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Our Call To Share In The Father’s Love Unites Us, Pope Tells Christian Leaders

Diane Montagna - published on 01/26/15

Pope Francis concludes week of prayer for Christian unity in Rome

On Sunday evening, Pope Francis gathered with the faithful of the diocese of Rome and with the representatives of the different Churches and Ecclesial Communities, in the Basilica of St. Paul Outside the Walls to mark the conclusion of the Week of Prayer for Christian Unity.

The theme of the week this year is: “Give me a drink” (Jn 4:10). It is taken from St. John’s account of Jesus’ encounter with the woman at the well.

Addressing Orthodox, Anglican, Lutheran, Methodist, Reformed and Evangelical leaders together with cardinals, priests, religious and Catholic laity, Pope Francis pointed to Jesus’ encounter with the woman of Samaria as the model for dialogue among Christians. 

“Jesus is patient, respectful of the person before him, and gradually reveals himself to her. His example encourages us to seek a serene encounter with others. To understand one another, and to grow in charity and truth, we need to pause, to accept and listen to one another. In this way, we already begin to experience unity.”

The Pope also asked the assembled leaders to remember that: “the mystery of love is the deepest ground of the unity which binds all Christians and is much greater than their historical divisions.”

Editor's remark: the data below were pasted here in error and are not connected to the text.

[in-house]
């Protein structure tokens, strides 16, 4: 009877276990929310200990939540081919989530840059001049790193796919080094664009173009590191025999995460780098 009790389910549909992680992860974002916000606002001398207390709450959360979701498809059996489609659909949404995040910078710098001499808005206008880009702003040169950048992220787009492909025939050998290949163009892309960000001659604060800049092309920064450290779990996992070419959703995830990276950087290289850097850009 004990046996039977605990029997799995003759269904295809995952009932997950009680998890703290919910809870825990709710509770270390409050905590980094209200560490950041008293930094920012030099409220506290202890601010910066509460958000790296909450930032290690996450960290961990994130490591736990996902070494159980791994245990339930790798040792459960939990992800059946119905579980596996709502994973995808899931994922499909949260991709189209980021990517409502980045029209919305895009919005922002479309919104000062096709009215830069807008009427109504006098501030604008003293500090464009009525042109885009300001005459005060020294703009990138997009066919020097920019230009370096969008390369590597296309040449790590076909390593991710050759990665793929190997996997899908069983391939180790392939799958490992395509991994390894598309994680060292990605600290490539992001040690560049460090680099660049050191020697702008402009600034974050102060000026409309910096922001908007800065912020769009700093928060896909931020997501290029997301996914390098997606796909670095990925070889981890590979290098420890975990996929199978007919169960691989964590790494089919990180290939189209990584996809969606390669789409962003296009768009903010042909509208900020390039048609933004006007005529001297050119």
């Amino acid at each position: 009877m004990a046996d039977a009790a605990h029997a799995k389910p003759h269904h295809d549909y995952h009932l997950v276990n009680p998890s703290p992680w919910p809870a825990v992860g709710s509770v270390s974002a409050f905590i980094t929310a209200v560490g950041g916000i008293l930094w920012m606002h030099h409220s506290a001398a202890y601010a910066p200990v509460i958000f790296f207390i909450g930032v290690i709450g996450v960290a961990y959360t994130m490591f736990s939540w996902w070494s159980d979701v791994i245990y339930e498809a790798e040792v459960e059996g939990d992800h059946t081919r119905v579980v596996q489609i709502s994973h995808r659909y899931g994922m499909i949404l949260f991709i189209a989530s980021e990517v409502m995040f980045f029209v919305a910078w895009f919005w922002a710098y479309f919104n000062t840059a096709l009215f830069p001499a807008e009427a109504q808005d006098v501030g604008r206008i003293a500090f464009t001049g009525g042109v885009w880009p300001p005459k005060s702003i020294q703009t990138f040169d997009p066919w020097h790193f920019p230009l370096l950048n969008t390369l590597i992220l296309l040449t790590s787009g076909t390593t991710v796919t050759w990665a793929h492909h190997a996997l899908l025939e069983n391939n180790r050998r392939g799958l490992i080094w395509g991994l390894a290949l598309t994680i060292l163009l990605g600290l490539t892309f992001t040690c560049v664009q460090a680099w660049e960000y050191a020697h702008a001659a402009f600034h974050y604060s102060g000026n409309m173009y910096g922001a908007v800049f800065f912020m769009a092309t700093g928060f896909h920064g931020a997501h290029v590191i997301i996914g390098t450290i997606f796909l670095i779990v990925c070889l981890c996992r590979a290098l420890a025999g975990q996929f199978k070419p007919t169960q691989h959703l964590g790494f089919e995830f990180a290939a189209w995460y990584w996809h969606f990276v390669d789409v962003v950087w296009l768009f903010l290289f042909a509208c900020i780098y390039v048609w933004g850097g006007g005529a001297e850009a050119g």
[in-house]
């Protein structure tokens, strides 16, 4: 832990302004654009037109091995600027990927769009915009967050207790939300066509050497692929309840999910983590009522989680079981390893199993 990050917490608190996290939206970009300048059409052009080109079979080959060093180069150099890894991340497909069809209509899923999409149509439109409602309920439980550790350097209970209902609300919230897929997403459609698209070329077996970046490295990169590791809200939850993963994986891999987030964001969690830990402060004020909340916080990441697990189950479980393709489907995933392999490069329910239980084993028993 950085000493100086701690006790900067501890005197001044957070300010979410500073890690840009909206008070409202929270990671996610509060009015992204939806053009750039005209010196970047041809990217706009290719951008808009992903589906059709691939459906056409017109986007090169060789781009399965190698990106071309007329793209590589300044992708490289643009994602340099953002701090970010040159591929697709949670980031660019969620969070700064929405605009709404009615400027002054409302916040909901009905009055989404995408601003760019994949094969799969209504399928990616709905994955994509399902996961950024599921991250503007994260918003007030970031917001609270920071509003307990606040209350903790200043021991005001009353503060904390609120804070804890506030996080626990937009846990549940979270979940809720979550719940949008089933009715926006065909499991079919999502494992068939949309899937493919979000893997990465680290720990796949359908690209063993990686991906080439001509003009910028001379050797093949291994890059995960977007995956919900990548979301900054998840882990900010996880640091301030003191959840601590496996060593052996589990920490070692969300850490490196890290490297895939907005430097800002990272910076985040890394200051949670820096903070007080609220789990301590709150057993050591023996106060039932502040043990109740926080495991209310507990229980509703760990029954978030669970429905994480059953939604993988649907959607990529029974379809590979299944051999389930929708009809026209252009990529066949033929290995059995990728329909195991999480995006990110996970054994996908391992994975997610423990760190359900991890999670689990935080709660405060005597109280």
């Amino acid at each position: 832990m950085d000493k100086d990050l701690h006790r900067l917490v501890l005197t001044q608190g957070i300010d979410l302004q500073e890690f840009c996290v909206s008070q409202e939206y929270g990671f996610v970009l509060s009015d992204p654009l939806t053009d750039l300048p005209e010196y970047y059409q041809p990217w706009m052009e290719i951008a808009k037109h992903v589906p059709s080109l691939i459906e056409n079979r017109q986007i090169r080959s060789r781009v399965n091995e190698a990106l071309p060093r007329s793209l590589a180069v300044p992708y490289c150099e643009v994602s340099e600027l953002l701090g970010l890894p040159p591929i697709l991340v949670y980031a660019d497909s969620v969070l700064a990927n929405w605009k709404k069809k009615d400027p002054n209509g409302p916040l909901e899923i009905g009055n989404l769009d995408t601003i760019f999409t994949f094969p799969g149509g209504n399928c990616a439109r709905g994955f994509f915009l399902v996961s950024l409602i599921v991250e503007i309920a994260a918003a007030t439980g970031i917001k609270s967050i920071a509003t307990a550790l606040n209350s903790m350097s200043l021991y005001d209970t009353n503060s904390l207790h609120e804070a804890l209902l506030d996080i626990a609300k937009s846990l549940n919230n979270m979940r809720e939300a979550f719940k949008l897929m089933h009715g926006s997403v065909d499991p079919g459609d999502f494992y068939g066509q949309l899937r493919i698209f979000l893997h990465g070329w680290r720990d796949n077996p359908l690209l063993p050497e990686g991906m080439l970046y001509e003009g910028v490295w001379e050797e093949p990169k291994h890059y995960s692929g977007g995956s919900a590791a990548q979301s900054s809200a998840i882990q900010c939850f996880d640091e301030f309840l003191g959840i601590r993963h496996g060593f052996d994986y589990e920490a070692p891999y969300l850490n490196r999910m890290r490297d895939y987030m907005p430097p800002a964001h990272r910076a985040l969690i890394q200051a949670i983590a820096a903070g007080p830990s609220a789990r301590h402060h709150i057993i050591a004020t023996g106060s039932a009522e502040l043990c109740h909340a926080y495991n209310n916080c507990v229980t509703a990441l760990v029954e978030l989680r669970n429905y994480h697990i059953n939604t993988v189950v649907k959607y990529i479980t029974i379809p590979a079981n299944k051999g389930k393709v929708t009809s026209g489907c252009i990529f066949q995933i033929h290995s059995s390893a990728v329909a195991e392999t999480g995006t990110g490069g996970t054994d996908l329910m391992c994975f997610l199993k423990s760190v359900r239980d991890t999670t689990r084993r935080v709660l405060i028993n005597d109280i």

Having all received the life-giving gift of the Holy Spirit in Baptism, Pope Francis therefore invited them to be united in their missionary efforts to bring Christ to a world that is thirsting for God.

“Today there are so many men and women around us who are weary and thirsting, and who ask us Christians to give them something to drink. It is a request which we cannot evade.” 

“All of us,” he said, “are at the service of the one Gospel.”

Here below we publish the full text of the Pope’s homily at Vespers.

***

On his way from Judea to Galilee, Jesus passes through Samaria. He has no problem dealing with Samaritans, who were considered by the Jews to be heretics, schismatics, separated. His attitude tells us that encounter with those who are different from ourselves can make us grow.

Weary from his journey, Jesus does not hesitate to ask the Samaritan woman for something to drink. His thirst, however, is much more than physical: it is also a thirst for encounter, a desire to enter into dialogue with that woman and to invite her to make a journey of interior conversion. Jesus is patient, respectful of the person before him, and gradually reveals himself to her. His example encourages us to seek a serene encounter with others. To understand one another, and to grow in charity and truth, we need to pause, to accept and listen to one another. In this way, we already begin to experience unity.

The woman of Sychar asks Jesus about the place where God is truly worshiped. Jesus does not side with the mountain or the temple, but goes to the heart of the matter, breaking down every wall of division. He speaks instead of the meaning of true worship: “God is spirit, and those who worship him must worship in spirit and truth” (Jn 4:24). So many past controversies between Christians can be overcome when we put aside all polemical or apologetic approaches, and seek instead to grasp more fully what unites us, namely, our call to share in the mystery of the Father’s love revealed to us by the Son through the Holy Spirit. Christian unity will not be the fruit of subtle theoretical discussions in which each party tries to convince the other of the soundness of their opinions. We need to realize that, to plumb the depths of the mystery of God, we need one another, we need to encounter one another and to challenge one another under the guidance of the Holy Spirit, who harmonizes diversities and overcomes conflicts.

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